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Andre Norton: Criticism and Reviews

Andre Norton's web site has reviews of many of her books, especially the new releases.

Allscifi.com has a detailed review of Elvenborn and a detailed review of Atlantis Endgame.

Scent of Magic is reviewed.

The Shadow of Albion is reviewed by Don Harlow.

Andre Norton has links to reviews of several of Norton's books.

The Best Reviews features a review of Elvenborn.

SF Site reviews A Mind for Trade and reviews The Scent of Magic.

Scifidimensions features a review of Wind in the Stone.

Science Fiction Studies has a list of articles that offer literary criticism on fantasy writing, including works by Andre Norton.

Additional criticism and review of Andre Norton's works can be found at your local public library.

The following reviews can be accessed online only by an individual who has a current library card through this address.

"A Review of Scarface."
Virginia Kirkus's Bookshop Service, Vol. XVI, No. 17, September 1, 1948, p. 439. Reprinted in Children's Literature Review, Vol. 50.

"Well-sustained, action-packed pirate yarn (Scarface) which should provide good material to bridge that gap for the boys emerging from the comic book stage. Pirates, lost gentry, boarded ships, a captive cabin boy…"

"A Review of Huon of the Horn."
Virginia Kirkus's Bookshop Service, Vol. XIX, No. 21, November 1, 1951, p. 632. Reprinted in Children's Literature Review, Vol. 50.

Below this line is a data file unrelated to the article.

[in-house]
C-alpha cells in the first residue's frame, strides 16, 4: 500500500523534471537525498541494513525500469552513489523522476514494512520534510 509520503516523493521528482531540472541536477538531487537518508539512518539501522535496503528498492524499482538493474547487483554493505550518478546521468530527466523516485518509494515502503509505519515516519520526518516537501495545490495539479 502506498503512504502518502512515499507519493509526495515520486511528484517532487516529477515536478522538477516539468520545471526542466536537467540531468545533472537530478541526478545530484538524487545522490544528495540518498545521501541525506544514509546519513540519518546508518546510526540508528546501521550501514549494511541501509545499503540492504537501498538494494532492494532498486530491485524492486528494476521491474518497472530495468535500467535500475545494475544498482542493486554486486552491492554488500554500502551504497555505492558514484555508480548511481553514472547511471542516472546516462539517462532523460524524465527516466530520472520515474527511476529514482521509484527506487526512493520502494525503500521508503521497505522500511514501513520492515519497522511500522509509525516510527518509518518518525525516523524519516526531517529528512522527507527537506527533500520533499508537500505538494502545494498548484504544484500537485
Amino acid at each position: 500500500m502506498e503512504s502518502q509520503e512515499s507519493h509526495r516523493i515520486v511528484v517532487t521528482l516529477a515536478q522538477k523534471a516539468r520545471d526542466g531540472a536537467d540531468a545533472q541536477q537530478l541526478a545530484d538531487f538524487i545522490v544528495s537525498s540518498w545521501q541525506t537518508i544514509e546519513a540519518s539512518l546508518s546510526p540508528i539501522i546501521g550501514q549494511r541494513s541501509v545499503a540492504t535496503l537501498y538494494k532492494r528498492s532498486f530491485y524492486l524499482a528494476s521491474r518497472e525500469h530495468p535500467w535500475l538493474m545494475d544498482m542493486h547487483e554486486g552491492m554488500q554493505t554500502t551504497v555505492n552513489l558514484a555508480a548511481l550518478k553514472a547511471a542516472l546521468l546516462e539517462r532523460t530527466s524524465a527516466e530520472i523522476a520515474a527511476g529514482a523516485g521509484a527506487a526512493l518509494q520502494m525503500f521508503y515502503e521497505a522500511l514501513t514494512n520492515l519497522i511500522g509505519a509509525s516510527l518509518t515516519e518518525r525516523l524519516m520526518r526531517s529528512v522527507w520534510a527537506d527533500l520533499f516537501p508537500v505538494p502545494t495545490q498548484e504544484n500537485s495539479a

"An unusual though circumscribed item, this translation (Huon of the Horn) of the 1534 English version of the romance of Huon of Bordeaux, included in the cycle of the Charlemagne Saga. With relaxed sentence structure which nevertheless retains some of the archaic flavor of the Lord Berners translation, the several legends of the hero…"

"A Review of Star Man's Son."
The Saturday Review, Vol. XXXV, No. 46, November 15, 1952, p. 60. Reprinted in Children's Literature Review, Vol. 50.

"This (Star Man's Son) is an extraordinary story. It will probably have a strong appeal to the older boys and girls who read science-fiction. André Norton sets it in the year 2250 A.D. -- two hundred and fifty years after the civilization of our world has been destroyed by atomic warfare…"

"A Review of Star Rangers."
Critic: H. H. Holmes.
The New York Herald Tribune Book Review, August 23, 1953, p. 9. Reprinted in Children's Literature Review, Vol. 50.

"Earlier this year Miss Norton edited an anthology, Space Service, in which her tasteful selections proved that stories of the Space Patrol are not limited to the TV or comic book level; and now she makes the same point in an imaginative and moving adventure novel…"

A Review of The Stars Are Ours!
Critic: Aileen O'Brien Murphy.
The Saturday Review, Vol. XXXVII, No. 34, August 21, 1954, p. 35. Reprinted in Children's Literature Review, Vol. 50.

"Wild improbabilities and deeds of fantastic valor are the stock-in-trade of science-fiction authors. Good writing is not so common among them. André Norton employs all three in The Stars Are Ours."…

"A Review of The Time Traders."
Virginia Kirkus's Service, Vol. XXVI, No. 17, September 1, 1958, p. 666. Reprinted in Children's Literature Review, Vol. 50.